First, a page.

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Supercomputer That Beat Jeopardy Champs Among Innovations Explored During Conference Hosted by School of Business

March 03, 2012
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  IBM Watson

One year after the IBM robot called Watson competed against and beat the all-time champions of the television game show Jeopardy, Manoj Saxena was at the School of Business to discuss the accomplishment with MBA students and academic scholars. Saxena, general manager of Watson Solutions, IBM Software Group, leads the effort to commercialize the supercomputer, which navigated the complexities of human speech, churned through 200 million pages of unstructured data in less than 3 seconds, and delivered a confidence-based response, to beat the Jeopardy champions last February.

“Watson captured people’s imaginations,” said Saxena, speaking during an Institute for Operations Research and the Management Sciences (INFORMS) Conference hosted by the School in February. The conference, “Optimization and Analytics: New Frontiers in Theory and Practice,” brought together scholars and researchers to discuss leading practices and innovations in the field, such as ‘Watson.’

Creating Watson was no easy feat, he said. It took the largest math department in the country five years to build the machine, which can not only read and understand millions of pages of information in seconds, but can also grasp the concept of puns, similes and the semantics of human grammar.

“The scale of Watson is what’s impressive,” according to Saxena, who says the machine can sift through 80% of the web’s unstructured data, such as blog posts, to help formulate answers to questions. “What Google is to search, Watson is to discovery,” he said.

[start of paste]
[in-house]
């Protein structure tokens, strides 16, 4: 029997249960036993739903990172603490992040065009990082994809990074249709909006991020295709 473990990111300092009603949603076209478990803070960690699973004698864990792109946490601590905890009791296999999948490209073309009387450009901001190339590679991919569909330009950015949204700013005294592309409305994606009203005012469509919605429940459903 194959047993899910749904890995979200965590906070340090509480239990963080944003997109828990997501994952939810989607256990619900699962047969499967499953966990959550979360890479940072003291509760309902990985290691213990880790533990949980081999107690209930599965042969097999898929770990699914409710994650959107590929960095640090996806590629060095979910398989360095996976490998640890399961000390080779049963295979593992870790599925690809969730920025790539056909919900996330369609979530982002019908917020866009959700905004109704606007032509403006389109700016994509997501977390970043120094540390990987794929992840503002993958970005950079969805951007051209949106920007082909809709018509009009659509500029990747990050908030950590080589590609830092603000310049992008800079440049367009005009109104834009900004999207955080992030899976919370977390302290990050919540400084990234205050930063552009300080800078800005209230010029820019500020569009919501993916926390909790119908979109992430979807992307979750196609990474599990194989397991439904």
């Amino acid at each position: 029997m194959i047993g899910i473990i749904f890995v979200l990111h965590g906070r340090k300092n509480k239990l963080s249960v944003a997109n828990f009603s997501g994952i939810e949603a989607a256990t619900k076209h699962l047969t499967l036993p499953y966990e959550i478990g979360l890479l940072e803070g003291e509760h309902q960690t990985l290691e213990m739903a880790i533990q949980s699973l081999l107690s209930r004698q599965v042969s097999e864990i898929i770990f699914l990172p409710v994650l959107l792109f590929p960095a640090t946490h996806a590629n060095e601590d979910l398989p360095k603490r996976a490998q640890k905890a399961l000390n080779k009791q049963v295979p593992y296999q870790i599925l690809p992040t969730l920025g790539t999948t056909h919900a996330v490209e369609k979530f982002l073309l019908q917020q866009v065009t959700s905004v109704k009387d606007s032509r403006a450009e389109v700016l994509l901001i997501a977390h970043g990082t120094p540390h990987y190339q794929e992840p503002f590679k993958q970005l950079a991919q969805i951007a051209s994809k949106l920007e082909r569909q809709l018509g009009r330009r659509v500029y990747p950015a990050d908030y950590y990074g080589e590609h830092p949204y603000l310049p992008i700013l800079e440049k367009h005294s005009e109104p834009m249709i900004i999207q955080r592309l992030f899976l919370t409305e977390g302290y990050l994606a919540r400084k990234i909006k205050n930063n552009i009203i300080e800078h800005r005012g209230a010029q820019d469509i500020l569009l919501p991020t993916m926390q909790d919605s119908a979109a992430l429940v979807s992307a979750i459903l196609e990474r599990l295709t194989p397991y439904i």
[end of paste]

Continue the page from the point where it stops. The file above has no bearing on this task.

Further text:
What makes Watson so different from search engines is its ability to not only process but also analyze, a much-needed tool considering the rate at which information is expanding and today’s demand for instant gratification.

“This is a real life opportunity to see technology complement the work of humans and vice versa,” said Gustavo Bartczak, a UM MBA student who attended the talk.

Saxena also discussed what’s next for Watson and IBM.

“Data will grow 800 percent in the next five years,” said Saxena. “This is not a three, five, or seven year journey.”

This data includes medical information, Watson’s current area of concentration. In Aug. 2011, the Watson team began commercializing Watson in the health care sector. The team is on a mission to beat cancer, as medical information is doubling every five years. According to Saxena, Watson is better equipped to help diagnose diseases - which have a one in five chance of being diagnosed incorrectly - because it generates and evaluates hypotheses based on patient symptoms, family medical history, medication history, findings of journals and test results. “This is a GPS system for doctors,” he said.

IBM hopes to integrate Watson into sectors such as finance, government, insurance and education in 2012, as well as implement this technology into countries in Asia and Africa in different languages late next year. “These solutions give us promise for the future, no matter what kind of career we choose,” Gopi Kannan, another UM MBA student who attended the discussion.

“We’re facing an explosion of data, a hyper-connected society, a push for relentless innovation and increasingly demanding customers,” said Saxena. “Businesses are dying of thirst in an ocean of data,” and Watson will quench that thirst, according to Saxena.

The Institute for Operations Research and the Management Sciences (INFORMS) is the largest professional society in the field of operations research, management science and business analytics. Anuj Mehrotra, vice dean and professor of management science at the School, co-chaired the conference.

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